Wednesday, January 20, 2010

The Sign Still Gets Juice

Location: Bryant, Minneapolis, MN, USA
This is something I've long wondered about, one of a few Minneapolitan mysteries that no one has ever been able to explain to me.




Here is a pay telephone pole on the corner of E 38th St and 3rd Ave S, in the Bryant neighborhood of Minneapolis. I've driven past it a dozen hundred times, on my way to Hosmer Public Library or anything along Hiawatha Avenue. It's just some old relic of the days when using a pay phone did not entail a drug deal. As the sign indicates, it's built to accommodate motorists, allowing them to access a handy telephone from their vehicle.

The time restriction is a response to the illicit abuse of this facility. I remember when there were more pay telephones in operation in downtown Minneapolis. When they instituted the phone curfew/shut-off, dozens of unsavory types were driven like rats into respectable restaurants and businesses they had otherwise left alone, and they begged and harassed the owners to let them use their phones. Not long after this, of course, signs were posted up and down Hennepin Avenue, advising the general public that their phones were not for public use.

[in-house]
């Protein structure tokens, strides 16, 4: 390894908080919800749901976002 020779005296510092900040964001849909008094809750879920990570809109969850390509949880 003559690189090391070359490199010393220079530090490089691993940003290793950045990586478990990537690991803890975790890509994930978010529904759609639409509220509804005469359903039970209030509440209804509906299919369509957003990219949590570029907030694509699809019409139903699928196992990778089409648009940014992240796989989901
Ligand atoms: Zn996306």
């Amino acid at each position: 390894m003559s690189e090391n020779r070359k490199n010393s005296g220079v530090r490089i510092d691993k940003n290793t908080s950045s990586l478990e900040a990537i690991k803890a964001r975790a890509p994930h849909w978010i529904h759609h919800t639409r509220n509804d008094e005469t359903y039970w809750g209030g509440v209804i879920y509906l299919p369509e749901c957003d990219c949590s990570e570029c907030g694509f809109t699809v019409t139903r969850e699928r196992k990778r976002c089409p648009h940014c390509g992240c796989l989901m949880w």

But I digress.



What's interesting is that even though the pay phone has been dismantled and removed, the lit-up sign here still receives electricity. Who's paying for it? Whose property is this? Who knows? The city is diligently supplying electricity for a pay phone sign to which no pay phone is attached, much less in operation.

And it's been like this for as long as I can remember. I've been meaning to take this set of photos for over a year, once I was somehow shaken out of my complacency to take another look at my environment with fresh eyes and question the things I'd taken for granted. One of those things is this sign.

Soon, I'll go ahead and post another unanswerable mystery that has plagued me for much, much longer than this innocuous little pay phone sign.



Update, Sept. 19, 2010: The power has been cut off! I hope this wasn't my fault. Not only did they cut off the power to this sign, they actually took it down entirely. There's no way of knowing whether it went to a collector, back to the city for a private museum, to gather dust on a shelf, or simply right into the trash.



3 comments:

Shanna (Crabbit) said...

I could imagine it's wired into the same system that runs the street lights. But still, you'd figure the city would have taken down the whole thing by now.

BATTLEFINCH said...

maybe it's like a cheap little streetlight for the city?

Nick said...

This might have actually been powered over the line, separate from commercial power.

At work, I run into a lot of equipment that will still have electricity even if there's an outage in the area, the same way your phone line might still work in an outage (assuming it isn't cordless or otherwise dependent on the commercial power grid).

If this is the case, Qwest was probably footing the bill. It was probably left over from the Northwestern Bell days, was undocumented, or didn't have a way of being identified from records. As equipment is upgraded and replaced at cross-boxes and pedestals, things like this are found and disconnected.